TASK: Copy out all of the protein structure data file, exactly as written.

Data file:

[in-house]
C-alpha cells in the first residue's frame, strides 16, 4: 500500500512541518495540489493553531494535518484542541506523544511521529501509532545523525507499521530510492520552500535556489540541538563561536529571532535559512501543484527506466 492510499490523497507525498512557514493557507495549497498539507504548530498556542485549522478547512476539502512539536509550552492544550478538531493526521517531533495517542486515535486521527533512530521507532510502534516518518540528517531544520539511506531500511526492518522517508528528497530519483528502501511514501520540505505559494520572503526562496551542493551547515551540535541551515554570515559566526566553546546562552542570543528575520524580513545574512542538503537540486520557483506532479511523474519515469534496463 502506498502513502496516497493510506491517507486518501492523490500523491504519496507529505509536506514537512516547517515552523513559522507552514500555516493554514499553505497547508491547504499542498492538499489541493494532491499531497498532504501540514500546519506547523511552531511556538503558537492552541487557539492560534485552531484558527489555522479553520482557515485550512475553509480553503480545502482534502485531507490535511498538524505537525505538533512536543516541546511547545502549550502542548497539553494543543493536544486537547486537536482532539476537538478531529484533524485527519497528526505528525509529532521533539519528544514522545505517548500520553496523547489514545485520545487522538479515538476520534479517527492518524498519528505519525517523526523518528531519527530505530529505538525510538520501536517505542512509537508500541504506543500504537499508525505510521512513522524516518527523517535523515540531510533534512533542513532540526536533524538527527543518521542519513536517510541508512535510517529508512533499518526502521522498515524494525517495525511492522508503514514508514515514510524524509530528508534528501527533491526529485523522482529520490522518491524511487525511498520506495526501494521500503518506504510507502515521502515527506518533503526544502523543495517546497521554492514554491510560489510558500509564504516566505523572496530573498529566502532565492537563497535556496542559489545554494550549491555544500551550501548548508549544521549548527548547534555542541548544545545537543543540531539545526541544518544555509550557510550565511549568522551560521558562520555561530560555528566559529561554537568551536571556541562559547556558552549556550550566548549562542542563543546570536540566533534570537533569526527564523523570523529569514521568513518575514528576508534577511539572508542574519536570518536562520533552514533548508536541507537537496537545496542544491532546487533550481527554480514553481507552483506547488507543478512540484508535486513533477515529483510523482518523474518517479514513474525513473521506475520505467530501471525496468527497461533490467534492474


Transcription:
[in-house]
C-alpha cells in the first residue's frame, strides 16, 4: 500500500512541518495540489493553531494535518484542541506523544511521529501509532545523525507499521530510492520552500535556489540541538563561536529571532535559512501543484527506466 492510499490523497507525498512557514493557507495549497498539507504548530498556542485549522478547512476539502512539536509550552492544550478538531493526521517531533495517542486515535486521527533512530521507532510502534516518518540528517531544520539511506531500511526492518522517508528528497530519483528502501511514501520540505505559494520572503526562496551542493551547515551540535541551515554570515559566526566553546546562552542570543528575520524580513545574512542538503537540486520557483506532479511523474519515469534496463 502506498502513502496516497493510506491517507486518501492523490500523491504519496507529505509536506514537512516547517515552523513559522507552514500555516493554514499553505497547508491547504499542498492538499489541493494532491499531497498532504501540514500546519506547523511552531511556538503558537492552541487557539492560534485552531484558527489555522479553520482557515485550512475553509480553503480545502482534502485531507490535511498538524505537525505538533512536543516541546511547545502549550502542548497539553494543543493536544486537547486537536482532539476537538478531529484533524485527519497528526505528525509529532521533539519528544514522545505517548500520553496523547489514545485520545487522538479515538476520534479517527492518524498519528505519525517523526523518528531519527530505530529505538525510538520501536517505542512509537508500541504506543500504537499508525505510521512513522524516518527523517535523515540531510533534512533542513532540526536533524538527527543518521542519513536517510541508512535510517529508512533499518526502521522498515524494525517495525511492522508503514514508514515514510524524509530528508534528501527533491526529485523522482529520490522518491524511487525511498520506495526501494521500503518506504510507502515521502515527506518533503526544502523543495517546497521554492514554491510560489510558500509564504516566505523572496530573498529566502532565492537563497535556496542559489545554494550549491555544500551550501548548508549544521549548527548547534555542541548544545545537543543540531539545526541544518544555509550557510550565511549568522551560521558562520555561530560555528566559529561554537568551536571556541562559547556558552549556550550566548549562542542563543546570536540566533534570537533569526527564523523570523529569514521568513518575514528576508534577511539572508542574519536570518536562520533552514533548508536541507537537496537545496542544491532546487533550481527554480514553481507552483506547488507543478512540484508535486513533477515529483510523482518523474518517479514513474525513473521506475520505467530501471525496468527497461533490467534492474